(n.d.)*^* - Early view of the Bristol House, 1st house built in Pasadena.  This photo was clearly taken after its use as a house had passed.  

 

 

 

 

 
(1876)** - View of Pasadena from south Orange Grove Avenue with the San Gabriel Mountains in the distance. Orange groves are seen throughout.  

 

Historical Notes

Seen in the photograph are a number of Pasadena landmarks, as follows: In the far left of the frame is a two story, white house - the H. J. Holmes House. To the right of the Holmes House is another white building - this is the W.T. Clapp House. To the right of the Clapp House is the First Methodist Church. To the right of the church, under a large oak tree, is the first school house of Pasadena. To the right of the school house is a large, ornately designed house - the Gilmore House. The right-most building in the photograph - a large white structure - is the First Presbyterian Church. In the foreground of the photograph is Henry G. Bennett's House - the 4th house in Pasadena. Running behind the Bennett house is a road - now Bellefontaine Street, and from the right of the photograph running north is what is now Orange Grove Blvd.

Note:  An enlargement of this photograph is framed and hangs in the Pasadena Museum of History Reading Room, labeled "Pasadena as it was in 1876." *^*

 

 

 

 
(ca. 1874)** – View of the 1st School in Pasadena, Orange Grove St. on Clapp property. Jennie Clapp was the first teacher.  

 

Historical Notes

Initially, with only two students, Jennie Clapp became the first teacher in town and utilized one of the rooms at her house located on Orange Grove Avenue, on the southwest corner of California Street. But soon enrollment shot up to 16 pupils and the room became too small.  The Colonists met and decided that a real schoolhouse must be built. Three hundred dollars was soon collected and in October, 1874, a plain, rough board building was built on Orange Grove Avenue, close to the Clapp home. This was Pasadena's first schoolhouse.^^^#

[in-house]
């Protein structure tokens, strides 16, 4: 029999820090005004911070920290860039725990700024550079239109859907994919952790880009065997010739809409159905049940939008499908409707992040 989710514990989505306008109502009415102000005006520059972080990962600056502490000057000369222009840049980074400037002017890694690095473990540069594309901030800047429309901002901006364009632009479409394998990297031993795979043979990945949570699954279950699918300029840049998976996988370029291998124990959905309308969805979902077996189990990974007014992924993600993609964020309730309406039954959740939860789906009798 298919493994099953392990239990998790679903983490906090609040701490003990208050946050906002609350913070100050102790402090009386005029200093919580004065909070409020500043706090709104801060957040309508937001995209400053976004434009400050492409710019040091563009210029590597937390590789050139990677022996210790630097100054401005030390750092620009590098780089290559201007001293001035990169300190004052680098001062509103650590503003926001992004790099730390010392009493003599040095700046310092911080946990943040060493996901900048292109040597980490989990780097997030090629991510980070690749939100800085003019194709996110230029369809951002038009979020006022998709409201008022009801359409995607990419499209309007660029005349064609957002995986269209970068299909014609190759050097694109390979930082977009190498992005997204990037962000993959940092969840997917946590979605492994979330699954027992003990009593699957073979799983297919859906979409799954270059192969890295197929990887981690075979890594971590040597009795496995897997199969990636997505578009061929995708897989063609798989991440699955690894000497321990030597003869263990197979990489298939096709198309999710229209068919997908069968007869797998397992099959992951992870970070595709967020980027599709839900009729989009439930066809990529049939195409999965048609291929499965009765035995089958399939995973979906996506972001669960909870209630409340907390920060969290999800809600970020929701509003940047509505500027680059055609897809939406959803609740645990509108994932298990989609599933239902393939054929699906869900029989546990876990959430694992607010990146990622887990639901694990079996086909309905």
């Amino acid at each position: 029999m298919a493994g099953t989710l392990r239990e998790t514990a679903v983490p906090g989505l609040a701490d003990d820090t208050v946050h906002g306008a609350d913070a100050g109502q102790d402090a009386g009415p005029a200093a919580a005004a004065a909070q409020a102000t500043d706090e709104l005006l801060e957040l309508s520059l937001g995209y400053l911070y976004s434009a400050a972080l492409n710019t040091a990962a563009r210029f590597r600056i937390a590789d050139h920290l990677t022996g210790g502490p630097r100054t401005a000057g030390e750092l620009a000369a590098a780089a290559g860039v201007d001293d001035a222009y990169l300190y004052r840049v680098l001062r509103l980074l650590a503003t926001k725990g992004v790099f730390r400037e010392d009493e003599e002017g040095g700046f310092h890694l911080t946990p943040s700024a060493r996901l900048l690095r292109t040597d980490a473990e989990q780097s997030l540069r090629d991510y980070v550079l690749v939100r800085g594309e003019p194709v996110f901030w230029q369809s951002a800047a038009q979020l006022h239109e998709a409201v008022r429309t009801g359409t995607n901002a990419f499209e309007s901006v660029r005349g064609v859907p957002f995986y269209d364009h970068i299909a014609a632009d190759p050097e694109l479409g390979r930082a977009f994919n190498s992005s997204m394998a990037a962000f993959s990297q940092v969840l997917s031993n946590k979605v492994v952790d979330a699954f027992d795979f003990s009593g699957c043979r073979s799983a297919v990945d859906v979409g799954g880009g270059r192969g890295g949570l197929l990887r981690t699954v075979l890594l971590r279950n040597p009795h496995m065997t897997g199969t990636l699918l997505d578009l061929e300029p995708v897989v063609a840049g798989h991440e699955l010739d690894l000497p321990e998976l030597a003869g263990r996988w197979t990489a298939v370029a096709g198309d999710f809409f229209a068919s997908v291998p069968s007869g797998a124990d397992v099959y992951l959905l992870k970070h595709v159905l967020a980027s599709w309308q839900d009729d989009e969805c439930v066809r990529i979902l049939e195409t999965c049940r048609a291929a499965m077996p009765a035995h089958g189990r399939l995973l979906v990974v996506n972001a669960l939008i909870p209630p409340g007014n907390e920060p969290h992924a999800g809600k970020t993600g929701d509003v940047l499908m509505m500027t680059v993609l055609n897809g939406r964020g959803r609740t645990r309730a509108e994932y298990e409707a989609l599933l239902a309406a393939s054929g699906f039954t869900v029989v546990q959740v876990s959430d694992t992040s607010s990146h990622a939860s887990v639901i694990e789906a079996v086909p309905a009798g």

First Church

 
(ca. 1875)* - Exterior view of the First Church in Pasadena. First Presbyterian - built on California Street near Orange Grove.  

 

Historical Notes

On March 21, 1875, the Pasadena Presbyterian Church, the city's first church, was organized in a school house, also the city's first, on Orange Grove Avenue near California Street.  That same year the church would be built near the school house.^^^#

 

 

 
(ca. 1888)^*# - View looking northeast at the First Church in Pasadena (on he right).  The schoolhouse is seen on the left.  

 

 

 

 

 
(ca. 1893)* - A man identified as Nels Eckline poses near a fence, behind which are the first church (background right) and the first school (background left) in South Pasadena as they appeared circa 1893.  

 

 

 

 

 
(1876)* - Exterior view of Col. Banbury's ranch in Pasadena. This is the second house built on the colony.
 

 

Historical Notes

Colonel J. Banbury built the second home in Pasadena on South Orange Grove Avenue.  It was a one and a half story plastered, eastern style house where the Tournament of Roses' Wrigley Mansion, one of the first houses in the Colony, now stands. For a while he was the "zanjero," or manager of the water supply.

Banbury's twin daughters, Jennie and Jessie, were the original two students who attended the Pasadena’s first school on Orange Grove.^^^#

 

 

 

 
(1876)^ - Panoramic view of early Pasadena looking northeast from the Arroyo Seco. Young orchards full of rows of underdeveloped trees dot the hilly landscape. Bushed and other scrub vegetation grow as well. No houses are immediately evident. The San Gabriel Mountains stand in the background.  

 

Historical Notes

Pasadena’s setting at the foot of the San Gabriel Mountains and on the edge of the ravine called Arroyo Seco both promoted its growth and limited its development.  The mountains and the Arroyo imposed physical barriers to expansion, yet their dramatic beauty drew settlers and tourists alike.*#*#

 

First Methodist Church

 
(1877)** – View showing the First Methodist Church located at Orange Grove and Palmetto.  This was the second church built in Pasadena.  

 

Historical Notes